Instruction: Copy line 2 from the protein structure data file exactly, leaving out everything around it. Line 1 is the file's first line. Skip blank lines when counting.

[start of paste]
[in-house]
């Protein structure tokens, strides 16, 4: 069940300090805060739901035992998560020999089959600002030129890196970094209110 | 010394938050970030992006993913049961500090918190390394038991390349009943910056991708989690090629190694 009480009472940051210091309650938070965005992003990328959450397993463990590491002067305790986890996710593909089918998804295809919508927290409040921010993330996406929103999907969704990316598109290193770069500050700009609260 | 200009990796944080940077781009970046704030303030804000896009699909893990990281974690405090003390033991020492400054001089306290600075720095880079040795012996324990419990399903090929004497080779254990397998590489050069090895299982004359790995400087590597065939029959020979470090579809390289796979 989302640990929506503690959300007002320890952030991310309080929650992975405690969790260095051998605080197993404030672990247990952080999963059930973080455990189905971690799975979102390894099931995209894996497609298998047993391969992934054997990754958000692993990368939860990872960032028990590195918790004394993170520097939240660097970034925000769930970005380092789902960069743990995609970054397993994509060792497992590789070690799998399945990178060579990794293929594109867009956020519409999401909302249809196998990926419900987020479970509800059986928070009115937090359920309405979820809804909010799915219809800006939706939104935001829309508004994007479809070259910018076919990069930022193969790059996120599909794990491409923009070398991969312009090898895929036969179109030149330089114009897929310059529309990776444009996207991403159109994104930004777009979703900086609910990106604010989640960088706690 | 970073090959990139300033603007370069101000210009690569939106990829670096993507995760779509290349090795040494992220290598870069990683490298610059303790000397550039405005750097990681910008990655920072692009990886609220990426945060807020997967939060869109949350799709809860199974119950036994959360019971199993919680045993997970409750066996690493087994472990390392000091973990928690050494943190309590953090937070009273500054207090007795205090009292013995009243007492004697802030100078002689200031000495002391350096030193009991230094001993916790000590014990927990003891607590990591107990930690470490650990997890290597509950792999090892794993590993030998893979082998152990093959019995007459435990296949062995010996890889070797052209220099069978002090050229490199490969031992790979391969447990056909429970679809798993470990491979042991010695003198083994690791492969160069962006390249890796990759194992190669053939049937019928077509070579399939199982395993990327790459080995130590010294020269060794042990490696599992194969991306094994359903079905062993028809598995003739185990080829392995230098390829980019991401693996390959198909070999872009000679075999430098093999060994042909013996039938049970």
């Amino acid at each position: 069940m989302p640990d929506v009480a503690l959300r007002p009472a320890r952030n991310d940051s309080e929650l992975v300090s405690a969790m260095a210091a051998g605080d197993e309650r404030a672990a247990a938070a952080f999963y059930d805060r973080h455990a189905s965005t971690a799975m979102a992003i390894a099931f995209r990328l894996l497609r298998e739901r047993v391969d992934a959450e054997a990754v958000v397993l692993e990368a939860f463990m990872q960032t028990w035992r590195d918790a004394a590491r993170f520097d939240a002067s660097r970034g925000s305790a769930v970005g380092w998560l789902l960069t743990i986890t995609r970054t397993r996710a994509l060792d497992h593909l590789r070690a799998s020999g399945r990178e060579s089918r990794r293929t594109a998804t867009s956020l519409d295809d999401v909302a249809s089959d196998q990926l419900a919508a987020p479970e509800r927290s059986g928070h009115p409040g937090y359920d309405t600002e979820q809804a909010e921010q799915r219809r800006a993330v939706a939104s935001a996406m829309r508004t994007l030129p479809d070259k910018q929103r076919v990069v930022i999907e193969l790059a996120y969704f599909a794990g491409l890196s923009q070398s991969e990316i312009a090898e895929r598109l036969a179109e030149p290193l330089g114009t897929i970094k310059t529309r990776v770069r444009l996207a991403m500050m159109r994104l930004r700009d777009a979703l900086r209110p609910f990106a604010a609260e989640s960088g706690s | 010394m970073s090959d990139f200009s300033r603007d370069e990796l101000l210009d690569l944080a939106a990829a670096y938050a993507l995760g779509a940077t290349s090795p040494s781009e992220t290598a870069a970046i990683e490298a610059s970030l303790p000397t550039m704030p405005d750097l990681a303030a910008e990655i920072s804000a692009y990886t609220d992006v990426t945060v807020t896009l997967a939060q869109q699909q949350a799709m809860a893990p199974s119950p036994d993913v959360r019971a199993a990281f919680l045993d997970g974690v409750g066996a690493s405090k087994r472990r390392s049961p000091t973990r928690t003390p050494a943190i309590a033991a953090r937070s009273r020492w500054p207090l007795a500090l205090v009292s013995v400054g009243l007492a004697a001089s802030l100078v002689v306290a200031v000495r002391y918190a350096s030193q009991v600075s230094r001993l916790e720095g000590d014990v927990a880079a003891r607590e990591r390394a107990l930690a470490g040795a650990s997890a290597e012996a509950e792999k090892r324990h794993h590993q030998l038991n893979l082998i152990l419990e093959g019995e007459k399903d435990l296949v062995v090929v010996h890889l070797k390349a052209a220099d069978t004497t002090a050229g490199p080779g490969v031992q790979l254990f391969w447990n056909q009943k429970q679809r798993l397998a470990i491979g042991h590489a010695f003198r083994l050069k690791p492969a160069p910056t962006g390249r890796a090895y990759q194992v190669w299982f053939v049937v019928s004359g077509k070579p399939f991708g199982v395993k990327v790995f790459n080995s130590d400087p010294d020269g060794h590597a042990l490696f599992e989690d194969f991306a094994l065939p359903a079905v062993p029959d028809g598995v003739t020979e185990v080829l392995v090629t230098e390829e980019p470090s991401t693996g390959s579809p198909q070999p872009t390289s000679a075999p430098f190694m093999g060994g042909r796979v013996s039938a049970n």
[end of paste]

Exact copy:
């Protein structure tokens, strides 16, 4: 069940300090805060739901035992998560020999089959600002030129890196970094209110 | 010394938050970030992006993913049961500090918190390394038991390349009943910056991708989690090629190694 009480009472940051210091309650938070965005992003990328959450397993463990590491002067305790986890996710593909089918998804295809919508927290409040921010993330996406929103999907969704990316598109290193770069500050700009609260 | 200009990796944080940077781009970046704030303030804000896009699909893990990281974690405090003390033991020492400054001089306290600075720095880079040795012996324990419990399903090929004497080779254990397998590489050069090895299982004359790995400087590597065939029959020979470090579809390289796979 989302640990929506503690959300007002320890952030991310309080929650992975405690969790260095051998605080197993404030672990247990952080999963059930973080455990189905971690799975979102390894099931995209894996497609298998047993391969992934054997990754958000692993990368939860990872960032028990590195918790004394993170520097939240660097970034925000769930970005380092789902960069743990995609970054397993994509060792497992590789070690799998399945990178060579990794293929594109867009956020519409999401909302249809196998990926419900987020479970509800059986928070009115937090359920309405979820809804909010799915219809800006939706939104935001829309508004994007479809070259910018076919990069930022193969790059996120599909794990491409923009070398991969312009090898895929036969179109030149330089114009897929310059529309990776444009996207991403159109994104930004777009979703900086609910990106604010989640960088706690 | 970073090959990139300033603007370069101000210009690569939106990829670096993507995760779509290349090795040494992220290598870069990683490298610059303790000397550039405005750097990681910008990655920072692009990886609220990426945060807020997967939060869109949350799709809860199974119950036994959360019971199993919680045993997970409750066996690493087994472990390392000091973990928690050494943190309590953090937070009273500054207090007795205090009292013995009243007492004697802030100078002689200031000495002391350096030193009991230094001993916790000590014990927990003891607590990591107990930690470490650990997890290597509950792999090892794993590993030998893979082998152990093959019995007459435990296949062995010996890889070797052209220099069978002090050229490199490969031992790979391969447990056909429970679809798993470990491979042991010695003198083994690791492969160069962006390249890796990759194992190669053939049937019928077509070579399939199982395993990327790459080995130590010294020269060794042990490696599992194969991306094994359903079905062993028809598995003739185990080829392995230098390829980019991401693996390959198909070999872009000679075999430098093999060994042909013996039938049970």